AI is still, for most people, an abstract concept, despite the proliferation of AI applications that currently exist in the world and that people interact with on a near-daily basis. The aim of this piece is to demystify AI, and bring it from the realm of the theoretical into the everyday. This means looking beyond the current applications for AI, and examining what the future holds and the implications that AI has for the business world.
Statistic Number 1: By 2025, revenue from AI software is expected to reach almost $60 billion worldwide
Research firm Tractica estimates that the revenue generated by AI software, either directly or indirectly, will skyrocket from $1.4 billion in 2016 to $59.8 billion in 2025 as a result of the dramatic increase in the number of use cases in various industries. “Artificial intelligence has applications and use cases in almost every industry vertical and is considered the next technological shift,” says Tractica’s research director, Aditya Kaul, “similar to past shifts like the industrial revolution, the computer age, and the smartphone revolution.”
AI is already in use in some key industries: advertising, automotive, financial, and healthcare, to name a select few. The fact that AI has multiple applications, from predictive analytics to chatbots to automation, will hasten its adoption amongst the remaining holdouts.
Statistic Number 2: More than 1000 vendors use the term “AI” when describing themselves or their products
In the beginning of 2016, “AI” was not even in the top 100 search terms on Gartner’s website; by May 2017, it was the 7th most searched topic, a clear indicator of how quickly it became a subject of interest – and how little people seem to know about it. According to Gartner, this has led to a rise in what they call “AI washing”, which is similar to the practice of “greenwashing”, where companies label themselves as environmentally friendly for advertising or goodwill purposes.
The problem with this is twofold: Firstly, very few companies have the expertise necessary to vet these AI products or companies, which could result in failed AI investments and wasted money. Secondly, it could lead to a situation where companies are reluctant to invest in AI after one bad experience – which would in turn disadvantage them severely once AI adoption becomes the norm.
Statistic Number 3: China is building a $2.1 billion research campus in Beijing dedicated to developing AI
China is rapidly emerging as a big player in the AI space, due not only to the significant investments made by the government but also to the advances made by tech giants Baidu and Alibaba, among others. The Chinese government is also pouring billions of dollars into the promotion and development of AI startups within the country, which will potentially shake up the current AI status quo. The campus is one part of the Chinese government’s recently announced plan to transform the country into a world leader in AI by 2030, and to grow the AI industry to almost $150 billion.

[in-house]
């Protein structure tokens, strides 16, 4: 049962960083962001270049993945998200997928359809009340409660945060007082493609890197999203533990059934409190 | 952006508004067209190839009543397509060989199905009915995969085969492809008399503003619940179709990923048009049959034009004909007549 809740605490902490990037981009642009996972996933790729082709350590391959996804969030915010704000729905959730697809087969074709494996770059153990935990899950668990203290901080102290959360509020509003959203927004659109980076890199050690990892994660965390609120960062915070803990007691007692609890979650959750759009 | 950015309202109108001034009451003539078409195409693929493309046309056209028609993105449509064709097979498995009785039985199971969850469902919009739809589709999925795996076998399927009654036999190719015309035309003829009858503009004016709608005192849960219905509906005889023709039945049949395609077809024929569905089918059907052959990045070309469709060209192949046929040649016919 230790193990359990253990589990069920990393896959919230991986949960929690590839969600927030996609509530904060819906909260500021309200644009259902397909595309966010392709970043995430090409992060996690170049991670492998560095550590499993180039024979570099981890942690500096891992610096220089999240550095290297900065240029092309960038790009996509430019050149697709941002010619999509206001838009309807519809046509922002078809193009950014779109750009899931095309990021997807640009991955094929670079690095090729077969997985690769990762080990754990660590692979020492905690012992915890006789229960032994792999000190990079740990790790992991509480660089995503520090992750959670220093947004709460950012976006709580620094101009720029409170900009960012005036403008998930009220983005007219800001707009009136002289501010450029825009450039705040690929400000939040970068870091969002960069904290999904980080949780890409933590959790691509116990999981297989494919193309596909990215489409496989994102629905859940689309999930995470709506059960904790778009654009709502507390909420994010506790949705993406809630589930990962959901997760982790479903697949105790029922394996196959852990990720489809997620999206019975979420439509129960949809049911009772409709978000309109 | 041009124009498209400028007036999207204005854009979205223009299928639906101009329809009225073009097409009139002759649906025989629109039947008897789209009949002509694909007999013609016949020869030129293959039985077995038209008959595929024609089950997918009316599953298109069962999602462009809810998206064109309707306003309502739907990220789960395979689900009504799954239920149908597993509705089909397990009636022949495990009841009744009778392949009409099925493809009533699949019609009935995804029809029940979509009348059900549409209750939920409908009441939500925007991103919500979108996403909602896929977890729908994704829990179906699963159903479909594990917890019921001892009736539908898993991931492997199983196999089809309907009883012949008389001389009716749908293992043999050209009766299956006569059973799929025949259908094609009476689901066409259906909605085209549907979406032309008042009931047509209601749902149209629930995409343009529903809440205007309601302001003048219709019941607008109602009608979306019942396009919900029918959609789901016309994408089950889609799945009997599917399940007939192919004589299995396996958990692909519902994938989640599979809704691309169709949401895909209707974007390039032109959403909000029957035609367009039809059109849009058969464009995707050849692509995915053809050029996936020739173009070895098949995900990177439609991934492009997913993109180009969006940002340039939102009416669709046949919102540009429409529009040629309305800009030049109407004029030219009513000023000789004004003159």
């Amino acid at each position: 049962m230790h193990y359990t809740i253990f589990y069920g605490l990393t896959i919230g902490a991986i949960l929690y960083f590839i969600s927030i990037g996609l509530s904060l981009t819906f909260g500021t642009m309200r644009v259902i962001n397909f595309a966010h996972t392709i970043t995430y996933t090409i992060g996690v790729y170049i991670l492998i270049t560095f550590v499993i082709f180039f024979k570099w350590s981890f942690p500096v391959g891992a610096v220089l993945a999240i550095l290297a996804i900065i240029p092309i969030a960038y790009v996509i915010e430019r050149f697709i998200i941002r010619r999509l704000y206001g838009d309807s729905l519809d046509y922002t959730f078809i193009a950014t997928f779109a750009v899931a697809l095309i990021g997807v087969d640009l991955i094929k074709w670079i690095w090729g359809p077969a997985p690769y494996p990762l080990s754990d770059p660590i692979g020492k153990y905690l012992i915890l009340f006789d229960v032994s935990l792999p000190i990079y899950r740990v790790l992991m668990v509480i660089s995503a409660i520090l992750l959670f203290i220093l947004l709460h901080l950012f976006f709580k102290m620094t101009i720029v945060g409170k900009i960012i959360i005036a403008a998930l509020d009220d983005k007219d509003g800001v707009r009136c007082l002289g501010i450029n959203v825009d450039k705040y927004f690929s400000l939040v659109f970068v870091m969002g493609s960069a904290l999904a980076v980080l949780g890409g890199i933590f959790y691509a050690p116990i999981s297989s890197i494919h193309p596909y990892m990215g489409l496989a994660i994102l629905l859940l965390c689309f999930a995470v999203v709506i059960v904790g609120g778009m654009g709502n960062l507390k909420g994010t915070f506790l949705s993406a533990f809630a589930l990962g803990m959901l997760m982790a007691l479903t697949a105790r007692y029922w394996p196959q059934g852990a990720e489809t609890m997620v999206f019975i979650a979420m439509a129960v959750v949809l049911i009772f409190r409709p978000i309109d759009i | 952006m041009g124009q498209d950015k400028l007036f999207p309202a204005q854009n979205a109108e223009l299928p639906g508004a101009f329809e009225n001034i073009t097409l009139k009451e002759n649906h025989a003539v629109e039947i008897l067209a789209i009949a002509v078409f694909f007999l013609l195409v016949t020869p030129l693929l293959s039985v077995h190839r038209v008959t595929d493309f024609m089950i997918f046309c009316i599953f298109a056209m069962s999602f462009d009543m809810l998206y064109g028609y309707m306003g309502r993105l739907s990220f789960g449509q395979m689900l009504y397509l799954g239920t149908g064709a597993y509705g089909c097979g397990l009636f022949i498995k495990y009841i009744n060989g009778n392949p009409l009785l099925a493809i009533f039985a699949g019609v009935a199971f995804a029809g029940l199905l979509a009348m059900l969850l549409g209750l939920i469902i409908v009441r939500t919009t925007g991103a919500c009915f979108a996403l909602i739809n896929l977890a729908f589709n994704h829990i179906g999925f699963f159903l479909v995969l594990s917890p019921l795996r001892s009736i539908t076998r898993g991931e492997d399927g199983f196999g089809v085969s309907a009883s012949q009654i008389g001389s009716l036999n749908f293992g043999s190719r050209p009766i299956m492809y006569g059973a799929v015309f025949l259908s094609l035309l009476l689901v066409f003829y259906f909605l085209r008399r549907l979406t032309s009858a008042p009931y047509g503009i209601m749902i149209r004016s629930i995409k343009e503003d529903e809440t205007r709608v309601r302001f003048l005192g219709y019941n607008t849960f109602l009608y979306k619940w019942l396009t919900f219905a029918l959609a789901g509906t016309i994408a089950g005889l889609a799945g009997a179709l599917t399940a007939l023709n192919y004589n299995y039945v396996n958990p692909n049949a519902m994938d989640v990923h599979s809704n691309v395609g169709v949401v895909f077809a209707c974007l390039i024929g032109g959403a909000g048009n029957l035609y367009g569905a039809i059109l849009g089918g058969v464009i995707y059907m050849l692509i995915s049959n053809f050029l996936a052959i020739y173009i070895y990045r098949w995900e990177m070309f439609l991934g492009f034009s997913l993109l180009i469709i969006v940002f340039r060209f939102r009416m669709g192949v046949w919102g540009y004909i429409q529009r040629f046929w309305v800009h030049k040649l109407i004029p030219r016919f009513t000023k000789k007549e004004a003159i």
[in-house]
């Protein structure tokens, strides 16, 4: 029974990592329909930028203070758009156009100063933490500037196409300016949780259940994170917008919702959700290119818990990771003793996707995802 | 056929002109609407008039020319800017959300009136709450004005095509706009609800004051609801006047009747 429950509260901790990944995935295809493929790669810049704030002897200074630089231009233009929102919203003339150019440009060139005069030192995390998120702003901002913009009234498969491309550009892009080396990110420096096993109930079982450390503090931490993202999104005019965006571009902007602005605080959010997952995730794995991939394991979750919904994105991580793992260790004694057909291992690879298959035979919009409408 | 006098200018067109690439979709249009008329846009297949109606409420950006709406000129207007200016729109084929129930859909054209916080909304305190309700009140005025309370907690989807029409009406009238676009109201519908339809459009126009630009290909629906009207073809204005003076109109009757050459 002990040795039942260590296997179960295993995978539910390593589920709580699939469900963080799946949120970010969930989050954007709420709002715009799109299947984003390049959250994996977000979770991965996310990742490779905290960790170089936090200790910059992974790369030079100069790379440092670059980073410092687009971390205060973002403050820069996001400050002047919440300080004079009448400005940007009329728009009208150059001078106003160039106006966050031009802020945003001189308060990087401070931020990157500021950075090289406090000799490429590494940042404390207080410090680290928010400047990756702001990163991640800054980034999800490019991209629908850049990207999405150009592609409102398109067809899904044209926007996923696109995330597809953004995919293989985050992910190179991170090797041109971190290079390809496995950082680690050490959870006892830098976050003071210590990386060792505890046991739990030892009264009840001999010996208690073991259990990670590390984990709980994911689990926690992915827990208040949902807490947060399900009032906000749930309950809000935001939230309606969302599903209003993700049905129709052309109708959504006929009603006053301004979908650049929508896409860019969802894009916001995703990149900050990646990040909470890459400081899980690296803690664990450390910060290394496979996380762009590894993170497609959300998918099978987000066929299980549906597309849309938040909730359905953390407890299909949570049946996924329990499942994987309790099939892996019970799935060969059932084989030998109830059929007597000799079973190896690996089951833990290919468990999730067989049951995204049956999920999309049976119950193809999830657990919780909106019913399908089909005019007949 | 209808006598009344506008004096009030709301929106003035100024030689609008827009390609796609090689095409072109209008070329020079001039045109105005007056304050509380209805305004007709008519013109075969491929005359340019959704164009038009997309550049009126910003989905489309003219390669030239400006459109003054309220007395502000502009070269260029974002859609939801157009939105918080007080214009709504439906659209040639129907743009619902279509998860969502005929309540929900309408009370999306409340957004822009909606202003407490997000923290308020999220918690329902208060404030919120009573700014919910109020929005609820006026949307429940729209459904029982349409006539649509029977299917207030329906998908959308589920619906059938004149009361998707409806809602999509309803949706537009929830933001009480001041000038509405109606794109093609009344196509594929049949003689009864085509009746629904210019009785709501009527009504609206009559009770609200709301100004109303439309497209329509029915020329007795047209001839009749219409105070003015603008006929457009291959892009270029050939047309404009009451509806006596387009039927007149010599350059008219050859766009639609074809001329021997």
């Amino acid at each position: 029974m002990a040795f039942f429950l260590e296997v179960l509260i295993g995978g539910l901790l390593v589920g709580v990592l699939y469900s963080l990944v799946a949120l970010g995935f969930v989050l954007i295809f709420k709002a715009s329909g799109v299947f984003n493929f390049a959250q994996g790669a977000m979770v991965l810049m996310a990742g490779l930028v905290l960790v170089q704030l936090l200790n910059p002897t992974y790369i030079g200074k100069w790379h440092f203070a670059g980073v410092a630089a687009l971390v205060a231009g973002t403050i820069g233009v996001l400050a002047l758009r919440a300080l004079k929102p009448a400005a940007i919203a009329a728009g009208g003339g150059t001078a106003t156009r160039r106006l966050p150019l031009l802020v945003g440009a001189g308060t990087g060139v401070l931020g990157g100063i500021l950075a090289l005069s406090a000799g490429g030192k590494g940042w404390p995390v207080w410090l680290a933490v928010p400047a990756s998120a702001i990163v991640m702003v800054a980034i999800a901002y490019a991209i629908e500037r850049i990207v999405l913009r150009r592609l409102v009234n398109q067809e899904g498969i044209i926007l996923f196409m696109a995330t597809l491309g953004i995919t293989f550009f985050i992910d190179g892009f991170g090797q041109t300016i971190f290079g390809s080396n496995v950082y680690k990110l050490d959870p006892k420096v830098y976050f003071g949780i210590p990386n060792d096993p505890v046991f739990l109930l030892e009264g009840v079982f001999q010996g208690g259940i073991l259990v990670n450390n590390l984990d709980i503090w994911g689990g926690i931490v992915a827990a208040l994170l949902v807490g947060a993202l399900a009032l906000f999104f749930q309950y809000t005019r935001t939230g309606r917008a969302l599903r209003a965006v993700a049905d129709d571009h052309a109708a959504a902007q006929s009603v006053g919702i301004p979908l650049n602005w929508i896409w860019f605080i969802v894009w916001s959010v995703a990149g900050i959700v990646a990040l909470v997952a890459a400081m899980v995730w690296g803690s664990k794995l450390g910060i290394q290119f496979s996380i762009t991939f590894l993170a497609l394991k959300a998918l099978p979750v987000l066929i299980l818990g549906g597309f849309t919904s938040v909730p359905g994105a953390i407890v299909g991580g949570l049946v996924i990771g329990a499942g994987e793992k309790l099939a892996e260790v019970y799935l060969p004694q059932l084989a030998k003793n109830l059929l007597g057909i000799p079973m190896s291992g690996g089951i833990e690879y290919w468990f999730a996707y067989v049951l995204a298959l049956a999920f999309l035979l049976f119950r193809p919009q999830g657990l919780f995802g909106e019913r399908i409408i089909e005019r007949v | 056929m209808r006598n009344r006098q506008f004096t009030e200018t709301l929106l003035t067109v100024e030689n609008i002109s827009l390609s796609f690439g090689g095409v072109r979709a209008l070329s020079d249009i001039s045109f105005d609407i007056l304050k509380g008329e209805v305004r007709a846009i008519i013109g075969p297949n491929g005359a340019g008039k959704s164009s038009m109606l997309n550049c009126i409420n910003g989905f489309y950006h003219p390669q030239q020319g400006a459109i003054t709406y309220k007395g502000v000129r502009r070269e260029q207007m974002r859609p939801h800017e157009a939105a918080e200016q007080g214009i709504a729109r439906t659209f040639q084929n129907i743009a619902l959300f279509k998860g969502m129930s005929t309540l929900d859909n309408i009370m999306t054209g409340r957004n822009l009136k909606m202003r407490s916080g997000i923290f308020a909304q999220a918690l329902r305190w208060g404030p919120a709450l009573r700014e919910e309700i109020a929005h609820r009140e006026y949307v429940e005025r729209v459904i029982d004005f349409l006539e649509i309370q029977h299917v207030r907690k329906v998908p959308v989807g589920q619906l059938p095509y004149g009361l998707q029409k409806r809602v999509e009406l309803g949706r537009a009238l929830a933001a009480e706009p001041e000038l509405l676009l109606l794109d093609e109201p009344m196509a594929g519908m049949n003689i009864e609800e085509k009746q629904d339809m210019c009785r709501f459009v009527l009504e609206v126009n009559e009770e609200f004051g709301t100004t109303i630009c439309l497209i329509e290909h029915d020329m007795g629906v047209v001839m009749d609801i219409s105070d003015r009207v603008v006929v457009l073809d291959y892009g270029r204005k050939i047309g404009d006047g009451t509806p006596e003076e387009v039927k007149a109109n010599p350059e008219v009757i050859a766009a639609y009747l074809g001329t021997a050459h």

It’s not only the government that’s looking to invest in AI; U.S.-based tech companies are also looking to expandtheir AI footprints in China. Google recently opened up a research center in Beijing, and companies such as Microsoft and Amazon are actively hiring AI engineers in the country. AI, in other words, is finally beginning to move out of its Silicon Valley bubble.
Statistic Number 4: The average salary at Google’s DeepMind, headquartered in the UK, is over $345,000 per person
This number comes courtesy of a recent New York Times piece which, among other fascinating insights, revealed that AI specialists can be paid anywhere between $300,000 to $500,000 a year – even if they’ve only had a few years of experience or recently completed their Ph.D. DeepMind recently expanded to 400 employees, which cost the company $138 million. Big shots within the industry can often command salaries and incentives in the hundreds of millions of dollars, which makes it incredibly difficult for smaller companies to get the talent they need in order to compete.
According to one estimate, there are fewer than 10,000 people around the world with the necessary skills to conduct serious AI research, which explains why large companies (Uber, Google, Facebook, etc.) have been competing aggressively amongst one another in order to attract the best and the brightest talent. It will take a while before the market corrects itself and salaries begin to approach a reasonable level; until then, if you’re looking to hire an AI expert, make sure you have a good amount of cash handy.
Taken together, these four statistics paint a larger, more complete picture of AI. It’s no longer just about what AI can do in the future; it’s about what AI can do – and is doing – as we speak.